Environment groups call on Duterte to end coal projects

fight vs coal
FIGHT VS COAL. Former Batangas City Councilor Kristine Balmes shared insights during the forum together with representatives of Piglas Pilipinas, on the struggles of fighting coal operations. Photo by AC Dimatatac

Piglas Pilipinas renew their calls to stop the proposed coal-fired power plant expansion project of JG Summit Holdings from 300-MW to 600-MW in Batangas

MANILA, Philippines (July 17, 2016) — Climate advocates are asking the Duterte administration to ban new coal-fired power projects and instead prioritize the national energy policy review that was launched by the Climate Change Commission (CCC) last month. 

Member groups of Piglas Pilipinas, a nationwide campaign for the Philippines to break free from fossil fuels, renewed their calls in light of the proposed coal-fired power plant expansion project of JG Summit Holdings from 300-MW to 600-MW in Batangas. The JG Summit is a holding company of the Gokongwei Group.

In the forum “Prospects for the Fight Against Dirty Energy Under the Duterte Administration,” they shared insights on the current anti-coal struggle in the Philippines.

Former Batangas City Councilor Kristine Balmes, who is also a member of the Lipa Archdiocesan Ministry for the Environment (AMEn), underlined the efforts of different sectors, including the Roman Catholic Church, in the ongoing struggles against coal projects.

“In Batangas City, a recent decision by the City Council has allowed the construction of a 600-megawatt coal plant near the Verde Island Passage, a center of marine biodiversity in the country and the world,” Balmes said.

“Despite this, the community as well as people from civil society and the Church, continue to be vigilant in its opposition against the project and has recently found an ally with the provincial governor who has vowed to oppose the project,” she said.

Meanwhile, Ian Rivera of Philippine Movement for Climate Justice (PMCJ) noted that while there are 29 proposed power plants adding to the 15 already existing in the country, a number of significant developments have been achieved by the anti-coal resistance in the country.

The groups under Piglas Pilipinas are also hopeful that Environment Secretary Gina Lopez, being a pro-renewable energy advocate, will take action. The group calls on Lopez to support the direction of the CCC to subject coal projects for review under the new administration.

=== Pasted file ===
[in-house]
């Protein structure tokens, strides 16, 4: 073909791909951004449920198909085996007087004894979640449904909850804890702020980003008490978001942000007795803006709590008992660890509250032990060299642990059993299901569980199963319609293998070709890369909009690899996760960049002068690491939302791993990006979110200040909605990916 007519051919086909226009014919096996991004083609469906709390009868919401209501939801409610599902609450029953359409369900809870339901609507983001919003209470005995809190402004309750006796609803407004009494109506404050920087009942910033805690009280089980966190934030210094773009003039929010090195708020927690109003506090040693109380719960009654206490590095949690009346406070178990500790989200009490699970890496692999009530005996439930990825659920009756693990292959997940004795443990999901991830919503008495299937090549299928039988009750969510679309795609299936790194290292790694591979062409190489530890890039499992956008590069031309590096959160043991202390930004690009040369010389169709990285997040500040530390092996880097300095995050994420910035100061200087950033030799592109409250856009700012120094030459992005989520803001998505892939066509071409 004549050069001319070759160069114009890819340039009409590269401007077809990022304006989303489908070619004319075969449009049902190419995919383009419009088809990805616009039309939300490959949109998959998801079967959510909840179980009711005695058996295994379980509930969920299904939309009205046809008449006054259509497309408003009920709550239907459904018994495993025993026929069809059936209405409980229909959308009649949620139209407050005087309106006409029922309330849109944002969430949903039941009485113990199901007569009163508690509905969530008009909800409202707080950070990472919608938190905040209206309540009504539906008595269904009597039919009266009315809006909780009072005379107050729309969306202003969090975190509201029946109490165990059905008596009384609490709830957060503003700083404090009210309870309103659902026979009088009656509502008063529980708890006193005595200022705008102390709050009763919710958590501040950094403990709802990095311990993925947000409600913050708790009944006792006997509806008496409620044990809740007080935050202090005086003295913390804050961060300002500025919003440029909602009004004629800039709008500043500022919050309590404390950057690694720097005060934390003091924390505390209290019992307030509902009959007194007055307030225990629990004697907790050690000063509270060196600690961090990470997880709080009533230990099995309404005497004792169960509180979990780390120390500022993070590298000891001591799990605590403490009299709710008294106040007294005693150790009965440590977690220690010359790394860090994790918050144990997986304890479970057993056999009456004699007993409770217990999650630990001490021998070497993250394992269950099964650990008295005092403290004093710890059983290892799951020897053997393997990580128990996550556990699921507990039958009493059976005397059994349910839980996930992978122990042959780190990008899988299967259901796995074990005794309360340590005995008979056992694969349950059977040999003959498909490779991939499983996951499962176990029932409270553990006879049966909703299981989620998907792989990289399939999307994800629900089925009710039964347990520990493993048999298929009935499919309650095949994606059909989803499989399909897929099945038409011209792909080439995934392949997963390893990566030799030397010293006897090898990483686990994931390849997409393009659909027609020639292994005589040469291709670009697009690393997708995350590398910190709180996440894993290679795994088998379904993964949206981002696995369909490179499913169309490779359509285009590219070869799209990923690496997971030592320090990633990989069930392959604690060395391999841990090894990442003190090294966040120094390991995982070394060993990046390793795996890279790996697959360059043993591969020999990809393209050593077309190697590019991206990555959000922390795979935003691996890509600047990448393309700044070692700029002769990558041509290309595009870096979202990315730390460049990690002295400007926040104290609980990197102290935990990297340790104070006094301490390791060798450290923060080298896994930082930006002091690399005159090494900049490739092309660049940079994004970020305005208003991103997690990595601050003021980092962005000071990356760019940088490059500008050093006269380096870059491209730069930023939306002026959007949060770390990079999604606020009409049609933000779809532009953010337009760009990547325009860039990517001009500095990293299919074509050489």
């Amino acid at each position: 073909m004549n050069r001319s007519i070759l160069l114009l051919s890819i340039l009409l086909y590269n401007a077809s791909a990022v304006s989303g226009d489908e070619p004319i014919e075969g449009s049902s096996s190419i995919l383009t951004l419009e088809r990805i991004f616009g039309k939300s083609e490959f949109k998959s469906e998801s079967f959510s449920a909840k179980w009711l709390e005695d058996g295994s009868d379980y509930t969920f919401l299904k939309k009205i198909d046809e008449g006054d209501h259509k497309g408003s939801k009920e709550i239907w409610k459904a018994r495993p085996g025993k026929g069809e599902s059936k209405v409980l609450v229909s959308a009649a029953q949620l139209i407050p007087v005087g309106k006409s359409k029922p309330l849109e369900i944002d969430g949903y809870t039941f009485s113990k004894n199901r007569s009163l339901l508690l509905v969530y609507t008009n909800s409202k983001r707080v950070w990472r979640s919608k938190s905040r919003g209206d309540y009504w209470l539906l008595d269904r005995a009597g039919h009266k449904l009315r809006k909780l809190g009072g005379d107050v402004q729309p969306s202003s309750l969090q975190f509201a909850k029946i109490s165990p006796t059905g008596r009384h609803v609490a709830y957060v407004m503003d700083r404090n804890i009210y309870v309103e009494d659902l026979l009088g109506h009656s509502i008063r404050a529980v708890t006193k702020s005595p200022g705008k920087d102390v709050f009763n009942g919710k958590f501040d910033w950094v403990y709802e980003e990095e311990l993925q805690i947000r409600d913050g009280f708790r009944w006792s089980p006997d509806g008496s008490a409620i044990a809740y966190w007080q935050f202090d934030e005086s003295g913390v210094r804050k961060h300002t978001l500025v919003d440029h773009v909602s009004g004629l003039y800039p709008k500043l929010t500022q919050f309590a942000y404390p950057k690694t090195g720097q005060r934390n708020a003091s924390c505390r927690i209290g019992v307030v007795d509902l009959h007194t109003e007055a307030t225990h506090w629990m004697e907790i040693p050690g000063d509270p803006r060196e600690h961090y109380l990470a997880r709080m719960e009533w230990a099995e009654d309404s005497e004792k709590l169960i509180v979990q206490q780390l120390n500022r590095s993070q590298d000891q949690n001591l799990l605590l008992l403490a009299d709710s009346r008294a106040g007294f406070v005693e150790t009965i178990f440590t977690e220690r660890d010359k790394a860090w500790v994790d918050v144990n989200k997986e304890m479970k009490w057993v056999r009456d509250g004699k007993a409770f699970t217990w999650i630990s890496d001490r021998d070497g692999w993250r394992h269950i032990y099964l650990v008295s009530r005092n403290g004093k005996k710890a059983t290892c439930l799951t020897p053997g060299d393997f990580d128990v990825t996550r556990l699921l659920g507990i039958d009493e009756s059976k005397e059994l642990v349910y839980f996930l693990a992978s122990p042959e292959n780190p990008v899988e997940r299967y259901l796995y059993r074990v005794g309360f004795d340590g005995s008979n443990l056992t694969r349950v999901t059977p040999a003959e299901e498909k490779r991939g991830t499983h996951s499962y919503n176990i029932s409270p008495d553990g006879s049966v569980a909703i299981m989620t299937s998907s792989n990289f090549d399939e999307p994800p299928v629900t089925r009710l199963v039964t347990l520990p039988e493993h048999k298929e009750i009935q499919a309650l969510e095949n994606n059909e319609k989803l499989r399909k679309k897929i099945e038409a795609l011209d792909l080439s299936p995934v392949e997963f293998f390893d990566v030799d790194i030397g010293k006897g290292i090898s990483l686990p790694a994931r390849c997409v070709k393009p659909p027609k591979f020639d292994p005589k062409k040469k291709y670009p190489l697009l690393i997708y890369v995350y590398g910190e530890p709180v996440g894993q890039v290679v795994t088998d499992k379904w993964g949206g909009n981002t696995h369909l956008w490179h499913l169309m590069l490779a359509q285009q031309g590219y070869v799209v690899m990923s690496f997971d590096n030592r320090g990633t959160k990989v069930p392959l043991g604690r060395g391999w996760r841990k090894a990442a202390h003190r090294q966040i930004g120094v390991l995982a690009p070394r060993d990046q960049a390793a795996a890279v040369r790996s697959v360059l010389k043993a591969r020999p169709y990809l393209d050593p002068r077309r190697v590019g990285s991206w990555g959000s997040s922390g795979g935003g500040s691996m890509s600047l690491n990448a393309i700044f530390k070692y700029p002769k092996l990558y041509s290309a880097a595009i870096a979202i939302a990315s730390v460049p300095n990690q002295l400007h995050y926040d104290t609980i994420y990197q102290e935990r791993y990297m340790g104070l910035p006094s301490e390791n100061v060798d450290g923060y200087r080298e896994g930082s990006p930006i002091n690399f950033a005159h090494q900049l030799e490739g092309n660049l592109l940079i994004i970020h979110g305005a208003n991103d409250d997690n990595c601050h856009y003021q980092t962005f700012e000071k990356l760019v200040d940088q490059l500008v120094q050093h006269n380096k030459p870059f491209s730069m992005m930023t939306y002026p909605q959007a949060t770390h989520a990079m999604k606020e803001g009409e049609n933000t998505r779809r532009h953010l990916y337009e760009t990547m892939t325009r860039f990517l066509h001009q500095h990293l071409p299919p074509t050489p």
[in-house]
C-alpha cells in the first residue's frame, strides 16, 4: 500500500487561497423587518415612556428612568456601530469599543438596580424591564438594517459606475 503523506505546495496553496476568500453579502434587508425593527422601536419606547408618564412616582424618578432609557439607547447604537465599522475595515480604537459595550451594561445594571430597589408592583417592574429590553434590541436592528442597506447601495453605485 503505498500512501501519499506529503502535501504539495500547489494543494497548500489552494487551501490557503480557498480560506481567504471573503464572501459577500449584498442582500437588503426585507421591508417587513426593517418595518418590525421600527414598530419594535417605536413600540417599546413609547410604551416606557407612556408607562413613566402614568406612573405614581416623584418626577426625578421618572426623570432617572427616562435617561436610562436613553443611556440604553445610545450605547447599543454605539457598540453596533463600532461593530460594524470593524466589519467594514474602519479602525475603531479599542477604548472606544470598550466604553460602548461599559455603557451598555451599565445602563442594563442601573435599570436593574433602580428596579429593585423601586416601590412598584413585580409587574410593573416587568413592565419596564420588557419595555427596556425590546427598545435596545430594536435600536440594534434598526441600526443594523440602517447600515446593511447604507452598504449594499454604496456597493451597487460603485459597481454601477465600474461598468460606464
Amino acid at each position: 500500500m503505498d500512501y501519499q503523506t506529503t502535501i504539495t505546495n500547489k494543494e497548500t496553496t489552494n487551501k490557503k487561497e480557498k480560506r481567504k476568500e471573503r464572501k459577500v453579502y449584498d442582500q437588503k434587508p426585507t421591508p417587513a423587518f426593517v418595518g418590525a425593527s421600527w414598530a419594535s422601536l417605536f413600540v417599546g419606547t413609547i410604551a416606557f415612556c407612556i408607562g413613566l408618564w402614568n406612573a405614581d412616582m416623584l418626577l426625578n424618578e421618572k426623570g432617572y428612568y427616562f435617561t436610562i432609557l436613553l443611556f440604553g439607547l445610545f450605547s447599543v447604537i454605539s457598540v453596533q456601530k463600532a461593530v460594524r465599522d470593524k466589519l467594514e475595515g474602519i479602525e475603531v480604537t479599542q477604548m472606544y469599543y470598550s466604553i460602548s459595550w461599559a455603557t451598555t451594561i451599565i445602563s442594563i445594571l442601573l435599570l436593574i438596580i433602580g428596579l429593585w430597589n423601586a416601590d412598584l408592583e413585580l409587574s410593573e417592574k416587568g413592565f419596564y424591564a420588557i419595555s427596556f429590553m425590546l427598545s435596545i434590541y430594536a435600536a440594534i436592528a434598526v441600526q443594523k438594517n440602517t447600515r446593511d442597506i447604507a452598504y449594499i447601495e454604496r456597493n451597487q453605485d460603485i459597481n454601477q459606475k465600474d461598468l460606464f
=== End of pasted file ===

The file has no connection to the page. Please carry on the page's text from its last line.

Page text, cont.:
Private power generating companies have been moving to construct coal-fired power plants and expanding existing ones in many areas in Luzon, Visayas and Mindanao in the last 10-years.

In Iloilo alone, two new coal plants had become operational in 2010 and another one this 2016. All of these existing plants are up for expansion.

In Barangay Ingore in La Paz, Iloilo City, Panay Energy Development Corp. (PEDC) – a subsidiary of Global Business Power Corp. (GBPC) by tycoon George Ty of the Metrobank Group – will start the operation of its additional 150-MW from its existing 164-MW coal-fired power plant this July.

On the other hand, another coal-fired power plant in Iloilo Province has also become operational June this year.

Palm Concepcion Power Corp. (PCPC) has started operating its 135-MW coal plant located in Barangay Puntalis in the municipality of Concepcion.

PCPC is set to generate a combined capacity of 405-MW of coal. It is set to expand by adding two more generating plants at 135-MW capacity, each as part of its three phase plan for Iloilo.

The PCPC is a product of a joint venture between Jin Navitas Resource Inc. of the Rebisco Group and Palm Thermal Consolidated Holdings Corp., an owned subsidiary by A. Brown Company Inc. – a publicly listed company engaged in power generation and renewable energy, agribusiness and real estate.

Both coal-fired power plant constructions in Iloilo City and Concepcion were met with strong opposition from local environment groups, non-government organizations and faith based institutions, yet it was able to proceed after provincial and national leaders approved the projects.

  by Ted Alwin E. Ong | Rappler.com